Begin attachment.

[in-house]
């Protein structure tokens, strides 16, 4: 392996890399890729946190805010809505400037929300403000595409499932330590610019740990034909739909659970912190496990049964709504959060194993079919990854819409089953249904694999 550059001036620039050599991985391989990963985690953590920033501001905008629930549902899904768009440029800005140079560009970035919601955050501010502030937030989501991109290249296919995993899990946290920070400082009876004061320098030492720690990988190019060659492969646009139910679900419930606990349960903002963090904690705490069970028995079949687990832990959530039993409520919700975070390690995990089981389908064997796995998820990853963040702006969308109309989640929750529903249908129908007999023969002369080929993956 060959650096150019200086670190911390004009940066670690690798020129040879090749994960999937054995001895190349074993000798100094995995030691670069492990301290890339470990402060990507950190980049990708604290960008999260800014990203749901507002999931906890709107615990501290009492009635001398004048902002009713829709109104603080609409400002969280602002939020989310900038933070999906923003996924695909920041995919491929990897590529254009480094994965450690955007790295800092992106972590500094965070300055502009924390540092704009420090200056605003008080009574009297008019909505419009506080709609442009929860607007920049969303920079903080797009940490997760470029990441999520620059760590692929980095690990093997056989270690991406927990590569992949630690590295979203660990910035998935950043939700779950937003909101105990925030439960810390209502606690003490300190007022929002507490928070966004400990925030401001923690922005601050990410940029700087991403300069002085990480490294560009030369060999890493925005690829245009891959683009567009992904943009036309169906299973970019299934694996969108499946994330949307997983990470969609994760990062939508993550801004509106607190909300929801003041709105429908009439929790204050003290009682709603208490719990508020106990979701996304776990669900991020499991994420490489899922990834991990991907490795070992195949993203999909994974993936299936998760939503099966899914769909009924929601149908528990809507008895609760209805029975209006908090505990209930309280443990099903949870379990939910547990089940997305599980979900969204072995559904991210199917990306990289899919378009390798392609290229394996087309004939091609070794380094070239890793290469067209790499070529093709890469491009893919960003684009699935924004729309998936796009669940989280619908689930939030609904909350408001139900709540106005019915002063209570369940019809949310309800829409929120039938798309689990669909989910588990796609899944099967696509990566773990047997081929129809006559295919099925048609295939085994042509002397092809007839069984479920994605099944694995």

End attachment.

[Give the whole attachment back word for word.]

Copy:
[in-house]
């Protein structure tokens, strides 16, 4: 392996890399890729946190805010809505400037929300403000595409499932330590610019740990034909739909659970912190496990049964709504959060194993079919990854819409089953249904694999 550059001036620039050599991985391989990963985690953590920033501001905008629930549902899904768009440029800005140079560009970035919601955050501010502030937030989501991109290249296919995993899990946290920070400082009876004061320098030492720690990988190019060659492969646009139910679900419930606990349960903002963090904690705490069970028995079949687990832990959530039993409520919700975070390690995990089981389908064997796995998820990853963040702006969308109309989640929750529903249908129908007999023969002369080929993956 060959650096150019200086670190911390004009940066670690690798020129040879090749994960999937054995001895190349074993000798100094995995030691670069492990301290890339470990402060990507950190980049990708604290960008999260800014990203749901507002999931906890709107615990501290009492009635001398004048902002009713829709109104603080609409400002969280602002939020989310900038933070999906923003996924695909920041995919491929990897590529254009480094994965450690955007790295800092992106972590500094965070300055502009924390540092704009420090200056605003008080009574009297008019909505419009506080709609442009929860607007920049969303920079903080797009940490997760470029990441999520620059760590692929980095690990093997056989270690991406927990590569992949630690590295979203660990910035998935950043939700779950937003909101105990925030439960810390209502606690003490300190007022929002507490928070966004400990925030401001923690922005601050990410940029700087991403300069002085990480490294560009030369060999890493925005690829245009891959683009567009992904943009036309169906299973970019299934694996969108499946994330949307997983990470969609994760990062939508993550801004509106607190909300929801003041709105429908009439929790204050003290009682709603208490719990508020106990979701996304776990669900991020499991994420490489899922990834991990991907490795070992195949993203999909994974993936299936998760939503099966899914769909009924929601149908528990809507008895609760209805029975209006908090505990209930309280443990099903949870379990939910547990089940997305599980979900969204072995559904991210199917990306990289899919378009390798392609290229394996087309004939091609070794380094070239890793290469067209790499070529093709890469491009893919960003684009699935924004729309998936796009669940989280619908689930939030609904909350408001139900709540106005019915002063209570369940019809949310309800829409929120039938798309689990669909989910588990796609899944099967696509990566773990047997081929129809006559295919099925048609295939085994042509002397092809007839069984479920994605099944694995």